Before I begin most cardiovascular surgeries, I look into the eyes of the patient lying on the table and wonder, "What led her here? Could she have avoided this operation?"
The majority of people who end up in my OR are overweight or obese, and many have type 2 diabetes. The fact is, diabetes has become an epidemic. There are now nearly 26 million diabetics in this country; and at least one in five girls and one in four boys born in the year 2000 will be diagnosed with diabetes in their lifetimes. Type 2 diabetics are up to four times as likely to die from heart disease. It's estimated that women diagnosed by the time they're 40 will lose 14 years, on average, from their lives; men, almost 12.
But here is a source of great hope: A study published in the New England Journal of Medicine
determined that more than 90 percent of type 2 diabetes cases can be prevented by lifestyle changes. The disease is often triggered by poor diet and inactivity, because fat interferes with the body's ability to use insulin, the hormone that ferries glucose from our bloodstream into our cells. When glucose can't get into the cells, it builds up in the blood and can lead to problems ranging from poor circulation to nerve damage, kidney failure, and blindness. Over the course of my career, I've watched patients who were destined for diabetes completely rewrite their fate by losing weight and getting in shape. In fact, even if you already have diabetes, drastic changes in your habits can put you into remission, as long as those changes are permanent.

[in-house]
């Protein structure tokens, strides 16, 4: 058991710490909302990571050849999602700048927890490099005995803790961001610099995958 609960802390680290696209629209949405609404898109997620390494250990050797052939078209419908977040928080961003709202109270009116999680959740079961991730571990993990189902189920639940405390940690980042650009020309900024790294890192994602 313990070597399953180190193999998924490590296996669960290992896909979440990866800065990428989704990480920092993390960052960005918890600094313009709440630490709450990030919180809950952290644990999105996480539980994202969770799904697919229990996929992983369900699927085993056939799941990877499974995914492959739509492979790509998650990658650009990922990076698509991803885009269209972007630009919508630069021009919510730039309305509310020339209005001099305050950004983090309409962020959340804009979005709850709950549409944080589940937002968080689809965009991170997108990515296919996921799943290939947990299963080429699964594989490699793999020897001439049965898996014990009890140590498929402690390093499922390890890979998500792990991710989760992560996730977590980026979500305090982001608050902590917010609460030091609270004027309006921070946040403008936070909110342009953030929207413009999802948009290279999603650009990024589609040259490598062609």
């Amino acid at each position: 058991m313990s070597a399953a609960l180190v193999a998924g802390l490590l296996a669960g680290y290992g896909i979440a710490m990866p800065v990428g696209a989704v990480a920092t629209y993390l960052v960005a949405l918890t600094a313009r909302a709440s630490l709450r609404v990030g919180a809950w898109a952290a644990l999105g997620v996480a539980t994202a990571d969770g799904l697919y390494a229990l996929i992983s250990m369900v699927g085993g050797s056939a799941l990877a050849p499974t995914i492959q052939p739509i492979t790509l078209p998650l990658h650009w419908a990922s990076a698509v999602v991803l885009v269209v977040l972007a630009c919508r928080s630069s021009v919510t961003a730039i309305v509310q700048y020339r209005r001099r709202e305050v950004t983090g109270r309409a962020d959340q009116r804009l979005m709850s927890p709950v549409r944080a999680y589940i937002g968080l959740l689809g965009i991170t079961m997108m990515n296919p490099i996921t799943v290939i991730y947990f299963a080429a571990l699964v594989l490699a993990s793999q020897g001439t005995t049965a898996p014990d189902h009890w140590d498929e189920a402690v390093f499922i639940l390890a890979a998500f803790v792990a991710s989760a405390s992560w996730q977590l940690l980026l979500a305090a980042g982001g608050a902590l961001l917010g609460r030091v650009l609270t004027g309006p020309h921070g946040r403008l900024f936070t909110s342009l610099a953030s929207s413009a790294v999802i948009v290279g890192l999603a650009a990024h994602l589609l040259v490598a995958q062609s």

I have developed a four-week strategy to help at-risk patients start down a healthier path. It's a gradual process, with each week building on the last. Just remember: This isn't a simple diet-and-exercise plan. It's a whole new philosophy that could save your life.
Next: The best thing about week 1: You can keep your coffee!